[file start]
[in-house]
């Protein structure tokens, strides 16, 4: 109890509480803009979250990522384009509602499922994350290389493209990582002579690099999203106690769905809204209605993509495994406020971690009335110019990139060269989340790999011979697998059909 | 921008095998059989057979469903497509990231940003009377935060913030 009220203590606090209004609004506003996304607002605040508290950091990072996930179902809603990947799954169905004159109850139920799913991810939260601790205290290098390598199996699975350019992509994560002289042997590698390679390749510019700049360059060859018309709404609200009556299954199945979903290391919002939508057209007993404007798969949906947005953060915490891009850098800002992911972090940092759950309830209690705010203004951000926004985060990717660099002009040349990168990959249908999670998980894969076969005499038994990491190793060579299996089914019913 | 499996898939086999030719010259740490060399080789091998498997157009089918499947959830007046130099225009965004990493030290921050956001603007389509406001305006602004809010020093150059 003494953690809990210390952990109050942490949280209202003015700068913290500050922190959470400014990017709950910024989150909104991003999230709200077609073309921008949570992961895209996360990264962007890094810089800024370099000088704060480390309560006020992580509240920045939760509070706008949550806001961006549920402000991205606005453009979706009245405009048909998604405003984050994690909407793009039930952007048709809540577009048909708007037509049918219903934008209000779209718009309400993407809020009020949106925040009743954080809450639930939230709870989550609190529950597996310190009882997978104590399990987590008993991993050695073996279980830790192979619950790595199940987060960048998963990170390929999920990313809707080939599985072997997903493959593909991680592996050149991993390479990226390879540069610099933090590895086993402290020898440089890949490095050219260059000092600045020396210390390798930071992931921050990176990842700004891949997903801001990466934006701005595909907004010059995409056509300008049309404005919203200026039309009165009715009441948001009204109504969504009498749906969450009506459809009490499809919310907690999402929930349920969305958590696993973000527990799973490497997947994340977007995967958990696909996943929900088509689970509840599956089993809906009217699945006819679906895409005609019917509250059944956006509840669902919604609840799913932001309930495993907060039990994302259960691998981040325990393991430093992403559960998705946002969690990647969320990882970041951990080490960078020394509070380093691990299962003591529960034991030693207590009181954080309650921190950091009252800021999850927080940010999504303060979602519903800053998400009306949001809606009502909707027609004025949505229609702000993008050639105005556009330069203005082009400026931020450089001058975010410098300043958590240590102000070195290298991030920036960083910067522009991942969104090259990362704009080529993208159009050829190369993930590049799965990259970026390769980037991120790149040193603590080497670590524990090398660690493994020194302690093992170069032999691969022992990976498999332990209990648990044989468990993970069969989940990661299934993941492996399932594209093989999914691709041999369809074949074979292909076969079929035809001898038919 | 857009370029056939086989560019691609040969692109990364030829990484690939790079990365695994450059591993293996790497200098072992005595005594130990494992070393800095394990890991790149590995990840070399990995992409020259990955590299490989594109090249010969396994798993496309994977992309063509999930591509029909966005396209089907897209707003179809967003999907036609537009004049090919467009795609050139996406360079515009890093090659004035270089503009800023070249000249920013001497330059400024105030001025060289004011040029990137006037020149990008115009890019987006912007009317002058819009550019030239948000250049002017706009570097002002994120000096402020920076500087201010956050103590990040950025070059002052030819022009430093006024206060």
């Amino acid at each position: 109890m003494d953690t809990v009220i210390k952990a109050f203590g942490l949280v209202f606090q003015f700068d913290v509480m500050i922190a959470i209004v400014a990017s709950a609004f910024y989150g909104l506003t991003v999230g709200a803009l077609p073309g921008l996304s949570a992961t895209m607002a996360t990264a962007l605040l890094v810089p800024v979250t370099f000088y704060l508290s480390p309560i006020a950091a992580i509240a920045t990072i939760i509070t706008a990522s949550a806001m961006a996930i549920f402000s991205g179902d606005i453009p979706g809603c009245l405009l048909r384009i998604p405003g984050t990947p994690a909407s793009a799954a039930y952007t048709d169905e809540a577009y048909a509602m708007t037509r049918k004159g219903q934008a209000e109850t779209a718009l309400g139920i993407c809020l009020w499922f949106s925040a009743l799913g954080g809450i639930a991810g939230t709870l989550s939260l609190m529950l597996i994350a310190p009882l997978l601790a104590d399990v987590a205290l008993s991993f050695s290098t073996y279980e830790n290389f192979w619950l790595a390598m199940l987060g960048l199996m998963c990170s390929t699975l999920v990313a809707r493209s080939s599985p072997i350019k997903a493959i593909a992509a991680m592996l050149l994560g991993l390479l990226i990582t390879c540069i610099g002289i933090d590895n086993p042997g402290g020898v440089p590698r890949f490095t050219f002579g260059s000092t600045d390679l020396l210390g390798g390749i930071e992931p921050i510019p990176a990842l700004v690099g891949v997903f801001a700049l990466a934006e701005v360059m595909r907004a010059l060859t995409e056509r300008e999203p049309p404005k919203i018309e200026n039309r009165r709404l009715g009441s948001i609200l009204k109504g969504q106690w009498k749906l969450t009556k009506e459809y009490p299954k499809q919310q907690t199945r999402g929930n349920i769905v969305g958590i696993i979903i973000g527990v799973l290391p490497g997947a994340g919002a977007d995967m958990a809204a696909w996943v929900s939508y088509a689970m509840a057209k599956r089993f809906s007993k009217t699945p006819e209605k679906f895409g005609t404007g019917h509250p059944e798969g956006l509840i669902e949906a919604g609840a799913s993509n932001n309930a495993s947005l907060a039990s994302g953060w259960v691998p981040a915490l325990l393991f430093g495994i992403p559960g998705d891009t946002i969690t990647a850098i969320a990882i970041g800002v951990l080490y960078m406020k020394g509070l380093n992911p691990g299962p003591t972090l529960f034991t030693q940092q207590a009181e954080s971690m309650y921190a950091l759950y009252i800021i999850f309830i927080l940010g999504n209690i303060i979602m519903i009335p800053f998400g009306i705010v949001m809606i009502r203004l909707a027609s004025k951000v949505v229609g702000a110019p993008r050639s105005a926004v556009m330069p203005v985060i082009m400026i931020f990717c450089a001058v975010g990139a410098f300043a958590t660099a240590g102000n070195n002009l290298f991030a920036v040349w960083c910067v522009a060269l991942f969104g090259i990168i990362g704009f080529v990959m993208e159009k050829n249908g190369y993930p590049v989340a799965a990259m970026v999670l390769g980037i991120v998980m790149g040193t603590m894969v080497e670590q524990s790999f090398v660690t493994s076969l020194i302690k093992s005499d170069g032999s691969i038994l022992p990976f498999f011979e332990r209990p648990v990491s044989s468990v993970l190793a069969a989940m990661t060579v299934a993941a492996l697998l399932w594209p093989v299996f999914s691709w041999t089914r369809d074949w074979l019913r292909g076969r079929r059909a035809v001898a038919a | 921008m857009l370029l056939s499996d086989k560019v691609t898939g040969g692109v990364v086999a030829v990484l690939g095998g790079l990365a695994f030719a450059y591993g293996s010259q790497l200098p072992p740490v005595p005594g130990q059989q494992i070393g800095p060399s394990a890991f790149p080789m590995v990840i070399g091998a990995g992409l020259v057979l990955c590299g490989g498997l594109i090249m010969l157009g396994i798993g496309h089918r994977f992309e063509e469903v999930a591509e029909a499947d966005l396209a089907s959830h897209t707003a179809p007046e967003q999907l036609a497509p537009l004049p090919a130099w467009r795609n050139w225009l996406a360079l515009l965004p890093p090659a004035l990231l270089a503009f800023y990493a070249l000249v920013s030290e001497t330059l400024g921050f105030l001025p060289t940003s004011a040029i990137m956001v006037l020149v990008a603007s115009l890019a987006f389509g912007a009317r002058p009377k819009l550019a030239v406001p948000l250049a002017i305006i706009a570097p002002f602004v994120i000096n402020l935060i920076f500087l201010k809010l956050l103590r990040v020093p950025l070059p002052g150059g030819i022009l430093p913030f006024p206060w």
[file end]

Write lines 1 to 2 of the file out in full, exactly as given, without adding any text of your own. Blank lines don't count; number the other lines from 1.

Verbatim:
[in-house]
């Protein structure tokens, strides 16, 4: 109890509480803009979250990522384009509602499922994350290389493209990582002579690099999203106690769905809204209605993509495994406020971690009335110019990139060269989340790999011979697998059909 | 921008095998059989057979469903497509990231940003009377935060913030 009220203590606090209004609004506003996304607002605040508290950091990072996930179902809603990947799954169905004159109850139920799913991810939260601790205290290098390598199996699975350019992509994560002289042997590698390679390749510019700049360059060859018309709404609200009556299954199945979903290391919002939508057209007993404007798969949906947005953060915490891009850098800002992911972090940092759950309830209690705010203004951000926004985060990717660099002009040349990168990959249908999670998980894969076969005499038994990491190793060579299996089914019913 | 499996898939086999030719010259740490060399080789091998498997157009089918499947959830007046130099225009965004990493030290921050956001603007389509406001305006602004809010020093150059 003494953690809990210390952990109050942490949280209202003015700068913290500050922190959470400014990017709950910024989150909104991003999230709200077609073309921008949570992961895209996360990264962007890094810089800024370099000088704060480390309560006020992580509240920045939760509070706008949550806001961006549920402000991205606005453009979706009245405009048909998604405003984050994690909407793009039930952007048709809540577009048909708007037509049918219903934008209000779209718009309400993407809020009020949106925040009743954080809450639930939230709870989550609190529950597996310190009882997978104590399990987590008993991993050695073996279980830790192979619950790595199940987060960048998963990170390929999920990313809707080939599985072997997903493959593909991680592996050149991993390479990226390879540069610099933090590895086993402290020898440089890949490095050219260059000092600045020396210390390798930071992931921050990176990842700004891949997903801001990466934006701005595909907004010059995409056509300008049309404005919203200026039309009165009715009441948001009204109504969504009498749906969450009506459809009490499809919310907690999402929930349920969305958590696993973000527990799973490497997947994340977007995967958990696909996943929900088509689970509840599956089993809906009217699945006819679906895409005609019917509250059944956006509840669902919604609840799913932001309930495993907060039990994302259960691998981040325990393991430093992403559960998705946002969690990647969320990882970041951990080490960078020394509070380093691990299962003591529960034991030693207590009181954080309650921190950091009252800021999850927080940010999504303060979602519903800053998400009306949001809606009502909707027609004025949505229609702000993008050639105005556009330069203005082009400026931020450089001058975010410098300043958590240590102000070195290298991030920036960083910067522009991942969104090259990362704009080529993208159009050829190369993930590049799965990259970026390769980037991120790149040193603590080497670590524990090398660690493994020194302690093992170069032999691969022992990976498999332990209990648990044989468990993970069969989940990661299934993941492996399932594209093989999914691709041999369809074949074979292909076969079929035809001898038919 | 857009370029056939086989560019691609040969692109990364030829990484690939790079990365695994450059591993293996790497200098072992005595005594130990494992070393800095394990890991790149590995990840070399990995992409020259990955590299490989594109090249010969396994798993496309994977992309063509999930591509029909966005396209089907897209707003179809967003999907036609537009004049090919467009795609050139996406360079515009890093090659004035270089503009800023070249000249920013001497330059400024105030001025060289004011040029990137006037020149990008115009890019987006912007009317002058819009550019030239948000250049002017706009570097002002994120000096402020920076500087201010956050103590990040950025070059002052030819022009430093006024206060």